A Critical Analysis of REST APIs for "Transaction Systems"
Disclaimer: This is not an academic paper, it is simply a set of observations I have made during my fairly long journey with Web (HTTP) based business systems. You don't have to agree with it at all :-)
Since everybody in IT who haven't slept under a rock the last 10 years know, REST has become almost synonymous with good Web API design (although most developers tend to refer to their designs as "RESTful" to provide some latitude in the interpretation what REST actually is...).
In spite of that, I have for a certain class of applications which we can call "Transaction Systems" come to the conclusion that REST may not always be the most logical choice for Web APIs. The reasons are briefly described in the following sections. Transaction systems (using my vocabulary NB), for example include B2B order/invoicing and bank-to-bank payments.
Web Services, SOAP, and XML are Obsolete!
Indeed, after more than 10 years with SOAP, XML and XML Schemas, I have finally closed that door. However, that's not equivalent to "Everything was wrong with Web Services" which REST advocates often claim. You can safely drop SOAP and replace XML with JSON, but the underlying RPC-concept still has plenty of mileage left, which I have elaborated on a bit further down in this paper.
REST - Stateless Operation
Stateless operation is great but transactions are typically not stateless so it is hard to see that REST has anything special to offer here. Existing, non-REST transaction systems usually do not depend on Web server state either.
REST - Asynchronous Operation
This is a more complex issue but if I understand the REST philosophy correctly, a slowly processing transaction request should not block until it is ready, but rather return HTTP 202 and a header holding a URI to a location where the result may be queried for.
IMHO, this greatly complicates the design in both ends; the server must still continue with the processing (albeit in the background) including dealing with possible time-outs, and then when a result is ready move it to a handler for the previously calculated URI.
For clients that are not browsers, but "Business Systems", it gets worse; after sending the request, the client needs to start a process for querying the result using the previously received URI, and finally pairing the result with the original request. There may of course be a time-out here as well.
To me this looks pretty much like reinvented SMTP, using HTTP and Web servers.
Recent EU directives (SCT Inst) require payment transactions to finish in less than 10 seconds while card network operations already typically take less than 1 second which (IMO) does not motivate asynchronous operation between "machines". Of course there are some slow (mainly mail based), transaction systems out there which could benefit from a scheme like above, but that does not (at all) imply that you need to buy into in the whole REST package as well.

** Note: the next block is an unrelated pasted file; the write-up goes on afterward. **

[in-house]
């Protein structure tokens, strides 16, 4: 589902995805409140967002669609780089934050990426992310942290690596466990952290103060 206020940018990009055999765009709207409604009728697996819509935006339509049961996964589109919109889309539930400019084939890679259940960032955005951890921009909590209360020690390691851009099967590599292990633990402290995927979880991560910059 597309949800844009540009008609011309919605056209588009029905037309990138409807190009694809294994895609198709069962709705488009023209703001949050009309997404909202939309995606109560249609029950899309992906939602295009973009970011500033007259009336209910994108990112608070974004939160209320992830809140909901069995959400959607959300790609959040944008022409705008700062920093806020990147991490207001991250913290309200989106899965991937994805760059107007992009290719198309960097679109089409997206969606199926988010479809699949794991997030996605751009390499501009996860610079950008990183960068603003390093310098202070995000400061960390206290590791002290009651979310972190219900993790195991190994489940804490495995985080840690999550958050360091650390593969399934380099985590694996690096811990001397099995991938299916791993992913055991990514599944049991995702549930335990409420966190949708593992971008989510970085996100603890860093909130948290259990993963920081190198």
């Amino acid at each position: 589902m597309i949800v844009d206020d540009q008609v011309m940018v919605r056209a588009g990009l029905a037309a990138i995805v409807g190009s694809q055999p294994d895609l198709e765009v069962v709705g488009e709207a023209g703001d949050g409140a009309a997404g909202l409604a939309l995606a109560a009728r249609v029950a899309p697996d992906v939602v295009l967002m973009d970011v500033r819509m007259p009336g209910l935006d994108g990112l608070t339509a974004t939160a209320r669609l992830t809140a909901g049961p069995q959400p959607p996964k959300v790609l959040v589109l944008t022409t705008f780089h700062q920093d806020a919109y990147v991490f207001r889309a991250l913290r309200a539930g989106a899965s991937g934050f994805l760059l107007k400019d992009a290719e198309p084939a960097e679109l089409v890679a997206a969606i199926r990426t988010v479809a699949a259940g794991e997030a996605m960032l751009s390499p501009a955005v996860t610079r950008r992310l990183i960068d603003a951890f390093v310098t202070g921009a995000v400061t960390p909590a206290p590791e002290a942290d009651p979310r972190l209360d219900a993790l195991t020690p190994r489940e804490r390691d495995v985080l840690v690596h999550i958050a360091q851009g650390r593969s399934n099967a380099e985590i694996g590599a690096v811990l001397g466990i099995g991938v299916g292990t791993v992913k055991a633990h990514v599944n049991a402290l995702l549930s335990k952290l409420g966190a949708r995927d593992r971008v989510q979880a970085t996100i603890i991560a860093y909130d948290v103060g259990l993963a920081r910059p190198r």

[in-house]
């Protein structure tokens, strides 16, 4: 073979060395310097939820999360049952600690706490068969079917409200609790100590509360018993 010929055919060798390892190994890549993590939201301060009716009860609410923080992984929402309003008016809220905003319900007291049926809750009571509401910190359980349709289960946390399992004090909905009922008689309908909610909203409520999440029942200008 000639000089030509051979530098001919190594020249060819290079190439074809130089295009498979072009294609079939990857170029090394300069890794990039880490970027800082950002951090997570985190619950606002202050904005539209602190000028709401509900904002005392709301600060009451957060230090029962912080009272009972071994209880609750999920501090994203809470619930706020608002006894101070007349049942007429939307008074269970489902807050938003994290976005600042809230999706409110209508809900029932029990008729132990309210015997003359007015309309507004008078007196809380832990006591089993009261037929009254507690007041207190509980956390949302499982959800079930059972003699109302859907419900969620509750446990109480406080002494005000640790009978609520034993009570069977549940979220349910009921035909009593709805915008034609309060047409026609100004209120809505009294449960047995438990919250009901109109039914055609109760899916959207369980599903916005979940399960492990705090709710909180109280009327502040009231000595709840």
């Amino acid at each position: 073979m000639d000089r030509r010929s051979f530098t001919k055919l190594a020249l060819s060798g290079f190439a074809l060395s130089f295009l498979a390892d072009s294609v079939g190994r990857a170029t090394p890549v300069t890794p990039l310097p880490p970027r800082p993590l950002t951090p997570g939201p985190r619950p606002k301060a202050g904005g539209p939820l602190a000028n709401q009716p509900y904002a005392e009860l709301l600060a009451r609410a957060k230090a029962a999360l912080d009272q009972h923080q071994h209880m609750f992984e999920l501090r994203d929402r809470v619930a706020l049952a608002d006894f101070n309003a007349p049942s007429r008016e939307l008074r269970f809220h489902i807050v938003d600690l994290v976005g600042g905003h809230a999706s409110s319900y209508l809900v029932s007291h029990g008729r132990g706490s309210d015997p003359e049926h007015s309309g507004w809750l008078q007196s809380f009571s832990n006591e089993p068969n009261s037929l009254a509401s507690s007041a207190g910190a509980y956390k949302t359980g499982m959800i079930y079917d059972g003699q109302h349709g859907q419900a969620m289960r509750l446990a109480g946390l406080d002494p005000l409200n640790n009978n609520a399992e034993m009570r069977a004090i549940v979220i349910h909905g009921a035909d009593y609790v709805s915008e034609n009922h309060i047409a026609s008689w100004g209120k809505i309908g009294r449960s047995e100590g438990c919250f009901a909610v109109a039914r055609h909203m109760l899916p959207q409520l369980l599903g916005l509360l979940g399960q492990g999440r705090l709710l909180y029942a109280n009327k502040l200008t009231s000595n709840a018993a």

REST - HTTP Bindings
REST is claimed to not be limited to HTTP. This may be true, but it is not entirely obvious how a scheme based on URIs, HTTP Header Parameters, HTTP Verbs, and an Optional Request Body, could be translated to other transports.
REST - WebSocket
Although not directly related to our class of applications, REST appears to be entirely incompatible with event based communication including WebSocket and postMessage().
REST - Serialization
A common feature of transaction systems, is storing transaction data. Since the meaning (semantics) of a REST request is not uniquely defined by the "payload", a complete store operation would (presumably) include HTTP verb, URI, and HTTP headers as well.
It is for sure doable but it seems rather messy compared to serializing "Old School" typically self-contained XML messages.
REST - Signed Requests
Believe it or not, but there is currently no established standard for signing REST requests.
Well, when you look more closely into the matter, you will find that a major hurdle is that a proper signature scheme should sign all elements characterizing the semantics of a request which for REST also include HTTP verb, URI, and HTTP headers, making canonicalization awkward.
If you to the above add countersigned messages which are a useful feature in transaction systems, you will likely end-up with an ugly mixture of JSON and non-JSON data.
An example of a REST signature scheme used by Amazon.com: http://docs.aws.amazon.com/AmazonS3/latest/API/sig-v4-header-based-auth.html.
Another Take on "Transaction System" APIs on the Web
The following paper outlines a scheme called YASMIN which I consider a viable alternative to REST based APIs: https://cyberphone.github.io/doc/web/yasmin.html.
Unlike REST, YASMIN was also designed to support event based communication which addresses an entirely different set of Web applications.
V0.6, A.Rundgren, 2017-01-27